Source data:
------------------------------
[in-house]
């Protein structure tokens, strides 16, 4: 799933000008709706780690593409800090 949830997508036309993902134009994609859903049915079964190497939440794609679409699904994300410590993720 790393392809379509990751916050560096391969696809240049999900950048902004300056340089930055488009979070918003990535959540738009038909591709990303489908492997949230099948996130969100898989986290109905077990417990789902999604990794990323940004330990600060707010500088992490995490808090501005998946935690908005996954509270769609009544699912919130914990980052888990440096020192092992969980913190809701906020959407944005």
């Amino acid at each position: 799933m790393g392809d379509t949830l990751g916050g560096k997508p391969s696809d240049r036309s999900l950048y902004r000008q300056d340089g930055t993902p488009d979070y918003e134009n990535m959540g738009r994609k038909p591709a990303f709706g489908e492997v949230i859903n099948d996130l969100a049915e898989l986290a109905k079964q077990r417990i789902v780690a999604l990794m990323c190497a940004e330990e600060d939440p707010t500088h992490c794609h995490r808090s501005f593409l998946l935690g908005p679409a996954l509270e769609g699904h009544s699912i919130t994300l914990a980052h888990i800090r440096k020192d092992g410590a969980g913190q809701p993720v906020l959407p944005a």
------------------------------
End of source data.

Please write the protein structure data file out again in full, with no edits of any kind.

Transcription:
[in-house]
């Protein structure tokens, strides 16, 4: 799933000008709706780690593409800090 949830997508036309993902134009994609859903049915079964190497939440794609679409699904994300410590993720 790393392809379509990751916050560096391969696809240049999900950048902004300056340089930055488009979070918003990535959540738009038909591709990303489908492997949230099948996130969100898989986290109905077990417990789902999604990794990323940004330990600060707010500088992490995490808090501005998946935690908005996954509270769609009544699912919130914990980052888990440096020192092992969980913190809701906020959407944005």
């Amino acid at each position: 799933m790393g392809d379509t949830l990751g916050g560096k997508p391969s696809d240049r036309s999900l950048y902004r000008q300056d340089g930055t993902p488009d979070y918003e134009n990535m959540g738009r994609k038909p591709a990303f709706g489908e492997v949230i859903n099948d996130l969100a049915e898989l986290a109905k079964q077990r417990i789902v780690a999604l990794m990323c190497a940004e330990e600060d939440p707010t500088h992490c794609h995490r808090s501005f593409l998946l935690g908005p679409a996954l509270e769609g699904h009544s699912i919130t994300l914990a980052h888990i800090r440096k020192d092992g410590a969980g913190q809701p993720v906020l959407p944005a």